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Adjustment of school-aged children and adolescents growing up in at-risk families: Relationships between family variables and individual, relational and school adjustment

Listed author(s):
  • Jiménez, L.
  • Dekovic, M.
  • Hidalgo, V.
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    The goal of this study was to examine relationships between several family characteristics and the adjustment (at individual, relational and school levels) of 63 school-aged children and adolescents growing up in families that received psychosocial interventions by Social Services of the Seville Council. The second aim was to explore possible differences in family characteristics between at-risk children non-adapted to their classroom and adapted children. We compared at-risk children to their classmates (NÂ =Â 747) and established the rate of at-risk children non-adapted to their classroom. First, the models tested showed low to moderate prediction ability, with ecological levels of family variables playing a specific role depending on the outcome considered. Perceived satisfaction was relevant for internalizing problems, quality of home environment predicted the externalizing problems and both relational and group-level variables explained social skills and academic performance. Second, at-risk children non-adapted to their classroom performed more poorly than adapted ones when several development measures were considered. Taking family variables into account, only the mother's perceived competence and socio-economic status were statistically different for adolescents non-adapted to the classroom, compared to the adapted children.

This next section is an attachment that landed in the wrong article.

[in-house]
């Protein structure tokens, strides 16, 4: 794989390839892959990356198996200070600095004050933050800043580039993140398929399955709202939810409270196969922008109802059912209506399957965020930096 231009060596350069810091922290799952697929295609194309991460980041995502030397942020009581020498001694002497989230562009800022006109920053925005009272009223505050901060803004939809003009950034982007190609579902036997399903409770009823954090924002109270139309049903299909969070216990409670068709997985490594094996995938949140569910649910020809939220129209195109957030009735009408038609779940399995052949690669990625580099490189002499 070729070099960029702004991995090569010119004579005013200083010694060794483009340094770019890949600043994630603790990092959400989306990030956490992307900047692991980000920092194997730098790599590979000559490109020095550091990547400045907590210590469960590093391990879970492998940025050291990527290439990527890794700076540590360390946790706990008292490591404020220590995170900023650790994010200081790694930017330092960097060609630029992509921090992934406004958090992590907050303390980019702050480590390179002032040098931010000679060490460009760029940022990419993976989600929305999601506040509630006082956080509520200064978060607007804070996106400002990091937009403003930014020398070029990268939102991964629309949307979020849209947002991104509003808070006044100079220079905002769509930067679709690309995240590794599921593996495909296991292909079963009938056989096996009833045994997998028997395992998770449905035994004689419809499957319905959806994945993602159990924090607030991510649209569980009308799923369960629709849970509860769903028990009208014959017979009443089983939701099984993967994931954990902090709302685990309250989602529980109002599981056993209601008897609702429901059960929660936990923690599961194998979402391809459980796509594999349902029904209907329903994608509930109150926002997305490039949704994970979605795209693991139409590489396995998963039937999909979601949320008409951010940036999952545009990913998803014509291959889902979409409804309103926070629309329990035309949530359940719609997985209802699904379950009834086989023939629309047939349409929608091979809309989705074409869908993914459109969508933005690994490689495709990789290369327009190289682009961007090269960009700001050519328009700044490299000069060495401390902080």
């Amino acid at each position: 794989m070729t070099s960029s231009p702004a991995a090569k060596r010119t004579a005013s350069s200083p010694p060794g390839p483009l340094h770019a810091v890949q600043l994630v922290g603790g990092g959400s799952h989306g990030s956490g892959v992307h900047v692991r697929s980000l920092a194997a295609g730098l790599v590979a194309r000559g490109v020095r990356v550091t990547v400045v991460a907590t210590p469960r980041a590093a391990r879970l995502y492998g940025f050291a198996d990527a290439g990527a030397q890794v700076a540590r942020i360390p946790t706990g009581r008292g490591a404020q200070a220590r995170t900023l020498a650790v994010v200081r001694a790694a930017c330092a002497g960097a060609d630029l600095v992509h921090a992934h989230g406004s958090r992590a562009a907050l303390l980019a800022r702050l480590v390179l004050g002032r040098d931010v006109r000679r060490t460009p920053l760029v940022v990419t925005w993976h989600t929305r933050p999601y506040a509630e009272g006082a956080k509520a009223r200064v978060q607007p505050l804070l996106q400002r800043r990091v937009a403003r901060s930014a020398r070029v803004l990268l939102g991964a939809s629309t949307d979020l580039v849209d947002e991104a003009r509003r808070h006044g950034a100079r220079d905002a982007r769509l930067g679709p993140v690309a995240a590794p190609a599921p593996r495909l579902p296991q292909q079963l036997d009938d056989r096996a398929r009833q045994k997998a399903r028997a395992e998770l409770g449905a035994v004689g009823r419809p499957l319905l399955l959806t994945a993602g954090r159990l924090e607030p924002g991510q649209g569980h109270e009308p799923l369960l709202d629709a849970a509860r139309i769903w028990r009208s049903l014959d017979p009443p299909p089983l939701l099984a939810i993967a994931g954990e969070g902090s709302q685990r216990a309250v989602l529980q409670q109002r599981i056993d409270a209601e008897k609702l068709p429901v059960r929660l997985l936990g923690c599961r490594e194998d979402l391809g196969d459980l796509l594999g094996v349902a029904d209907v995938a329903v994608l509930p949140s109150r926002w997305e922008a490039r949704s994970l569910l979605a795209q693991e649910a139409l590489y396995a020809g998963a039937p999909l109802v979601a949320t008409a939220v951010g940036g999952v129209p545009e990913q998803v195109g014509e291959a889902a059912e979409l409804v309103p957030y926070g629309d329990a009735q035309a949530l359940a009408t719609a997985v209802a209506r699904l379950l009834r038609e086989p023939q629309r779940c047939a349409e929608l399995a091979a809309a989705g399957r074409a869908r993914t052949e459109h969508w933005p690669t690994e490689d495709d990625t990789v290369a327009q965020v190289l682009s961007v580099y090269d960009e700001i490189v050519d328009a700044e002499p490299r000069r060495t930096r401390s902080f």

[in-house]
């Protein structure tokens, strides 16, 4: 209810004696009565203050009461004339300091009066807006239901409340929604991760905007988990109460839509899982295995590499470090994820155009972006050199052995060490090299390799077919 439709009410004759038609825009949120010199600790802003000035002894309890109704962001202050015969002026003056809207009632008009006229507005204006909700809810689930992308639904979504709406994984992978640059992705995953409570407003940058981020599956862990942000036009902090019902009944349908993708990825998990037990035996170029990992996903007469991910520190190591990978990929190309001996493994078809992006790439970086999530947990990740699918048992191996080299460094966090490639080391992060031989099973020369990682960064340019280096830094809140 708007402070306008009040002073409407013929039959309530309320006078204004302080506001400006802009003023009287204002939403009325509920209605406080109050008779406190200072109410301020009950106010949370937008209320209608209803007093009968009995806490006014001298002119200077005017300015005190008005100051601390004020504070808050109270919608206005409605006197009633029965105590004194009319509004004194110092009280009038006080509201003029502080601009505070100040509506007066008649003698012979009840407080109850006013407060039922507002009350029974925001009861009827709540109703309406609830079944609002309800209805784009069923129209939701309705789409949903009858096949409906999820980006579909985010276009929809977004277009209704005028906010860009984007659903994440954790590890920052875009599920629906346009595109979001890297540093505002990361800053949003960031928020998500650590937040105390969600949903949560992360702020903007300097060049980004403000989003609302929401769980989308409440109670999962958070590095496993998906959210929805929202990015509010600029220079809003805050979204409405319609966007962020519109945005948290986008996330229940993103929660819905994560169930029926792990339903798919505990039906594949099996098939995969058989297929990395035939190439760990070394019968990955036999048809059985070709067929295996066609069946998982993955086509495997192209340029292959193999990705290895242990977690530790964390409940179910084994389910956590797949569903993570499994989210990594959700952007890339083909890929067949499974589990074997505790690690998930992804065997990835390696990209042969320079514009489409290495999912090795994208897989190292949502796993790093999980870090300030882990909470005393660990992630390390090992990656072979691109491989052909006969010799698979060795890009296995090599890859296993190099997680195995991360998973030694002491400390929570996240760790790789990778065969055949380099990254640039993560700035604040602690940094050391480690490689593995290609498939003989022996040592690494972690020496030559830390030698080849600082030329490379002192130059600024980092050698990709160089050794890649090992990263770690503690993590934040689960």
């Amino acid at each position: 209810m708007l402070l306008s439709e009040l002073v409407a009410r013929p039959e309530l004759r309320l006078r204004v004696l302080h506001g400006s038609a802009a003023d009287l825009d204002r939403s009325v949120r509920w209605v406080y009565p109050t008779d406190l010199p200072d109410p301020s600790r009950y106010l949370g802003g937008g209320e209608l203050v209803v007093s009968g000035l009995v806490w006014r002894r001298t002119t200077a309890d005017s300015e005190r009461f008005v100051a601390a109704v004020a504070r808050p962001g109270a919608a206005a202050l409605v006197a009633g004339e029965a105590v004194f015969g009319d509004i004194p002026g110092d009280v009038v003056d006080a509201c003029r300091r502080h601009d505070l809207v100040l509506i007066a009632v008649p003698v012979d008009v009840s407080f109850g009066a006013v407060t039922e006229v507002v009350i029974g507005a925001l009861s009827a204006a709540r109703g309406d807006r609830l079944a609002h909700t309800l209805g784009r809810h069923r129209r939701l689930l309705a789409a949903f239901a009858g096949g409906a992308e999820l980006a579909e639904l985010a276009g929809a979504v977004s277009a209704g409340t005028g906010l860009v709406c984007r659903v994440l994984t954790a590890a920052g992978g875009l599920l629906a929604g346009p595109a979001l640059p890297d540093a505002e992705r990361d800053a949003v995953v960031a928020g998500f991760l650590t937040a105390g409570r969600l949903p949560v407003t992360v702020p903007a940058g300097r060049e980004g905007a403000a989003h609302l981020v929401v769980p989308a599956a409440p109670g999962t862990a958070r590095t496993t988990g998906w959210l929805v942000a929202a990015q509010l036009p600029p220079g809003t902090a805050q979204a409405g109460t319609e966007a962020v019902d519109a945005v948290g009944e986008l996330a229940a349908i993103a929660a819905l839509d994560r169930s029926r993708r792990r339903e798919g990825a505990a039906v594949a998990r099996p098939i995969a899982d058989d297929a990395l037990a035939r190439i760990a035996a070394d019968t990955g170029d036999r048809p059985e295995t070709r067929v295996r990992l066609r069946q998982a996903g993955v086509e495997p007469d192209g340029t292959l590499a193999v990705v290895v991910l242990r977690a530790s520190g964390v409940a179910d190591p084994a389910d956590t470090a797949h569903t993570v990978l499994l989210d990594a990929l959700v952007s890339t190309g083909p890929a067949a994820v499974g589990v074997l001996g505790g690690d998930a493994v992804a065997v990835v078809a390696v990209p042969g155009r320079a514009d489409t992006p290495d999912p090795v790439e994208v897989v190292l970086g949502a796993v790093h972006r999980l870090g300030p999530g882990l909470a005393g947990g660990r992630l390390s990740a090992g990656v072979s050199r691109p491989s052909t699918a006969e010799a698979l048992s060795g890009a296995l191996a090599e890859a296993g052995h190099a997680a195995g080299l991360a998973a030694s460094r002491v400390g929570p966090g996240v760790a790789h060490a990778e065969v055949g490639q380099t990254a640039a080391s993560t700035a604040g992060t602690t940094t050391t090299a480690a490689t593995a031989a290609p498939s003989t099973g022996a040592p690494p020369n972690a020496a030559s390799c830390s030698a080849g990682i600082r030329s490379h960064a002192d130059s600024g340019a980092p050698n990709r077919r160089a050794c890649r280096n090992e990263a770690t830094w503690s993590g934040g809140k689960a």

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    Article provided by Elsevier in its journal Children and Youth Services Review.

    Volume (Year): 31 (2009)
    Issue (Month): 6 (June)
    Pages: 654-661

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    Handle: RePEc:eee:cysrev:v:31:y:2009:i:6:p:654-661
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    1. Rodrigo, Maria Jose & Martin, Juan Carlos & Maiquez, Maria Luisa & Rodriguez, Guacimara, 2007. "Informal and formal supports and maternal child-rearing practices in at-risk and non at-risk psychosocial contexts," Children and Youth Services Review, Elsevier, vol. 29(3), pages 329-347, March.
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